Welcome to part 7 of my series Mastering common challenges in Office 365. This time Microsoft Forms! It is since April 27th enterprise ready and generally available to Office 365 Education and Office 365 commercial subscribers.
As you know, here the content of this article to jump directly into it:
- What is Microsoft Forms?
- How to create a form?
- Form options
- Integration options
What is Microsoft Forms?
Microsoft says this: With Microsoft Forms, you can create surveys, quizzes, and polls, and easily see results as they come in. When you create a quiz or form, you can invite others to respond to it using any web browser, even on mobile devices. As results are submitted, you can use built-in analytics to evaluate responses. Form data, such as quiz results, can be easily exported to Excel for additional analysis or grading.
They also mention, that Microsoft Forms is not a replacement for Microsoft InfoPath. I agree almost with this answer. InfoPath will / is replaced via SharePoint Lists, Flow, and PowerApps, but there are probably some surveys or polls which can be replaced via Microsoft Forms.
If you wondering if branching is available? Yes, it is! You can add branching logic to a survey or quiz so that it changes according to the responses to specific questions. In a survey or quiz that branches, questions appear only if they are relevant to the responder. If the questions don’t apply, the responder is redirected to a different set of questions or will skip a set of questions altogether.
How to create a form?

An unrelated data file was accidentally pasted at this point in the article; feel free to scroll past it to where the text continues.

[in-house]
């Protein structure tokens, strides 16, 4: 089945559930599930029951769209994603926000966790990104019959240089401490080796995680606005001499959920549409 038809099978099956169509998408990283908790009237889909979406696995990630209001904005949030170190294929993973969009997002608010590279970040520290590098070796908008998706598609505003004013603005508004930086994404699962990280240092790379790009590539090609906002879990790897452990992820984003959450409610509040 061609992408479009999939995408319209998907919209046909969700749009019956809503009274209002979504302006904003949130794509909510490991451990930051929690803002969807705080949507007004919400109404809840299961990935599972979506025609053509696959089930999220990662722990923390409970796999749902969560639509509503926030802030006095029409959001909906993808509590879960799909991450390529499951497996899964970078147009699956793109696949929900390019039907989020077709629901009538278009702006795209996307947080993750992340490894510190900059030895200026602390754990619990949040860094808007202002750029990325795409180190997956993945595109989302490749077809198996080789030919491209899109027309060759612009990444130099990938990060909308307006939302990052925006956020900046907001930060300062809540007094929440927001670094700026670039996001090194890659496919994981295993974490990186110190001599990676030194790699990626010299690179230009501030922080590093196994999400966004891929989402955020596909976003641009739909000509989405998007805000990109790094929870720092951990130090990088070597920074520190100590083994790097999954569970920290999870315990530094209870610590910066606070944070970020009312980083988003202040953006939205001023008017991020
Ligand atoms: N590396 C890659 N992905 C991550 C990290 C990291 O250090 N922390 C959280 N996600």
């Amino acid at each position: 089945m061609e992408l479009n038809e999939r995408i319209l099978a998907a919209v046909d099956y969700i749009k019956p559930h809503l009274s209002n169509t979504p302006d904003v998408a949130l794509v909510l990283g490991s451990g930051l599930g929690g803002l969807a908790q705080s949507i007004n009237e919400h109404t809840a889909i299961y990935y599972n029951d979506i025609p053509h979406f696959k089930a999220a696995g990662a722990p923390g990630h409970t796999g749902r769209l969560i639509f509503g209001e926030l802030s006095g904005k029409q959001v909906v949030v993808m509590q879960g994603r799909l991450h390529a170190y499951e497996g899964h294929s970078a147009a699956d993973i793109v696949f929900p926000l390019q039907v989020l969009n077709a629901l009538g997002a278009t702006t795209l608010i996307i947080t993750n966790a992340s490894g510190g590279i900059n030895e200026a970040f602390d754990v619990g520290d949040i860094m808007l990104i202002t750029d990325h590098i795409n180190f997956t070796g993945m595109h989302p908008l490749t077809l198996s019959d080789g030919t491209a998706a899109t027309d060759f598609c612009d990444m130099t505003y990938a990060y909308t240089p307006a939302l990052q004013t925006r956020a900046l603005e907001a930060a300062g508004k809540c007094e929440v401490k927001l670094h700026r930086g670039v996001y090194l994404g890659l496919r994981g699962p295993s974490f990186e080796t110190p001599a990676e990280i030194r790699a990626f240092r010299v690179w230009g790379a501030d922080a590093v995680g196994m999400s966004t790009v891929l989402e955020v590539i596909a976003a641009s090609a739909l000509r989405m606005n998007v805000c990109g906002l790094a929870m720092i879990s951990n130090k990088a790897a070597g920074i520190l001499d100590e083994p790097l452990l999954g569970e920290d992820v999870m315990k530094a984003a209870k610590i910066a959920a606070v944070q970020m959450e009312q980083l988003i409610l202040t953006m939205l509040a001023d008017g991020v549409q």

Sign in to your Office 365 portal and click the Forms icon.
If you don’t find it on your dashboard click the app launcher icon and then go to All apps. You can also start a new form on your phone or tablet. Sounds probably silly, but for Microsoft Forms it is working surprisingly good!
After you clicked the Forms icon you get a short introduction the first time you access the app. It is not a guided tour, just a brief “welcome” to Microsoft Forms.
Create your form
Start by clicking Create a new form and let’s start by checking the header. There you find also the option for branching. Click on the three dots and then click Branching.
In the header you find the app launcher icon #DontCallItWaffle 🙂 and the name of the application. That’s probably not that new to you, but you also have a preview function which shows you your form on desktop or mobile. Especially the mobile preview is great. You can definitely see Microsoft’s interest in the education sector. Forms is superb working on mobile, there is also no app for it. It just works!
If you go back you find a theme icon where you can choose from a few predefined themes, but you can also upload one on you own which suits the purpose. Be aware, that it is not that easy to find a theme on your own and you should definitely check the preview afterwards.
When you click on the share icon you can obviously generate a link. You can also share it as a template and share to collaborate.
The cool thing in the sharing section is the icon next to the link. You can generate a QR-Code. I like this option. An super easy way to think out of the box / “form” 🙂
Next to the QR-Code you find the embedded code generation icon and a link to directly send the form via mail.
The following form options are currently available: Choice, Text, Rating, Date, Ranking and Likert. Don’t forget that there is also the Branching option in the ribbon of your form.
The most obvious option for a survey or quiz. Choice. You can create up to 60 options. After that you get a warning that you should reduce your question options. And yes, I clicked 60 times the + Add Option.